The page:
Amateur Security

Over at Schneier on Security, Bruce Schneier has a thoughtful post about the ills of overreactions in the name of national security:

We’ve opened up a new front on the war on terror. It’s an attack on the unique, the unorthodox, the unexpected; it’s a war on different. If you act different, you might find yourself investigated, questioned, and even arrested — even if you did nothing wrong, and had no intention of doing anything wrong. The problem is a combination of citizen informants and a CYA attitude among police that results in a knee-jerk escalation of reported threats.

This isn’t the way counterterrorism is supposed to work, but it’s happening everywhere. It’s a result of our relentless campaign to convince ordinary citizens that they’re the front line of terrorism defense. “If you see something, say something” is how the ads read in the New York City subways. “If you suspect something, report it” urges another ad campaign in Manchester, UK. The Michigan State Police have a seven-minute video. Administration officials from then-attorney general John Ashcroft to DHS Secretary Michael Chertoff to President Bush have asked us all to report any suspicious activity.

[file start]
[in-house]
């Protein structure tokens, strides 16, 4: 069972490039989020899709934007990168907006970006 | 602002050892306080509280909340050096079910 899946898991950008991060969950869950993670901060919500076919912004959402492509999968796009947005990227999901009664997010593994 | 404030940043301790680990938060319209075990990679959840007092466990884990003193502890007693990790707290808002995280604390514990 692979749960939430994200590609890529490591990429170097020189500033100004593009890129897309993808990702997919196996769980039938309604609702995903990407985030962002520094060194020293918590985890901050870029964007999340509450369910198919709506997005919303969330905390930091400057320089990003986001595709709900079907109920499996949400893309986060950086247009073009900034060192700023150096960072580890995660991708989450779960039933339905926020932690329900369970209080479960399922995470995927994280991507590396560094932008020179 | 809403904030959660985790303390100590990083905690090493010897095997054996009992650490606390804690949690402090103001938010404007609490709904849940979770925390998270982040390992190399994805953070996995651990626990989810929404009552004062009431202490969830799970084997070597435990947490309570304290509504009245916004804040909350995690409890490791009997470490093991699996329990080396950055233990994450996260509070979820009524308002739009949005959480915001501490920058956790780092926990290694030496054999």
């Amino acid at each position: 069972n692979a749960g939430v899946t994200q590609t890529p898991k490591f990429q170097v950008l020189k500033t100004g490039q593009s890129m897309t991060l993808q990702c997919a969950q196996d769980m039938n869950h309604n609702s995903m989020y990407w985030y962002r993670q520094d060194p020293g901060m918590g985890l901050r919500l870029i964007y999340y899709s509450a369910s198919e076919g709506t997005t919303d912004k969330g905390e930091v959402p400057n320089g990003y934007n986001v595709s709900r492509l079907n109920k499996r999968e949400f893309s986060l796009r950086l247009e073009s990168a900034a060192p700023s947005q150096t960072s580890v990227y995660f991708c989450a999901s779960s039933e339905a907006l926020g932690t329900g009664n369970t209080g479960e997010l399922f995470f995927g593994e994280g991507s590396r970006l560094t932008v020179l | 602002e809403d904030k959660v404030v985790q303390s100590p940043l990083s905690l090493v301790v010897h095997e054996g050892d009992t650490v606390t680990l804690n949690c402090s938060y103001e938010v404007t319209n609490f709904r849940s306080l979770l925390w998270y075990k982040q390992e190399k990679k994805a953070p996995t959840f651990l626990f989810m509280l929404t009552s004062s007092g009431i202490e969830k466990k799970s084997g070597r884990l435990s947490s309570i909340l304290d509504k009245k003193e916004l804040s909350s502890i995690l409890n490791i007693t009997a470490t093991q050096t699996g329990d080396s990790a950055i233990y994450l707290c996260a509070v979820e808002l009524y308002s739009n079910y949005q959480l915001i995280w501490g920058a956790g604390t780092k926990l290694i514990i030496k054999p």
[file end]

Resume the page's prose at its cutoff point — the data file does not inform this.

The problem is that ordinary citizens don’t know what a real terrorist threat looks like. They can’t tell the difference between a bomb and a tape dispenser, electronic name badge, CD player, bat detector, or a trash sculpture; or the difference between terrorist plotters and imams, musicians, or architects. All they know is that something makes them uneasy, usually based on fear, media hype, or just something being different. . . .

If you ask amateurs to act as front-line security personnel, you shouldn’t be surprised when you get amateur security. . . .

Causing a city-wide panic over blinking signs, a guy with a pellet gun, or stray backpacks, is not evidence of doing a good job: it’s evidence of squandering police resources. Even worse, it causes its own form of terror, and encourages people to be even more alarmist in the future. We need to spend our resources on things that actually make us safer, not on chasing down and trumpeting every paranoid threat anyone can come up with.

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2 Responses

  1. Adam says:

    It’s interesting, the extent to which the panicked public response to the risk of terrorism mirrors that of the risk of man-made global warming. (Cass Sunstein wrote an interesting paper on the subject back in 2005, I believe.)

    Given the excessive responses on subjects — the terrrorism scares noted above, or Harry Reid’s blaming the California fires on global warming, for example — perhaps the American public will ultimately become a bit more nuanced in its approach towards risk management.

  2. Tim Zick says:

    Keeping us at “Code Orange” indefinitely hasn’t helped. If we are always to be mindful and afraid, then everything will naturally look suspicious. That is, unless one lives in NYC. I find the “see something, say something” ads ridiculous. There isn’t a single day I don’t see something strange, or out of what many would consider “the ordinary.” Scaring the public works very well — for politicians. I have to agree it doesn’t do much for security.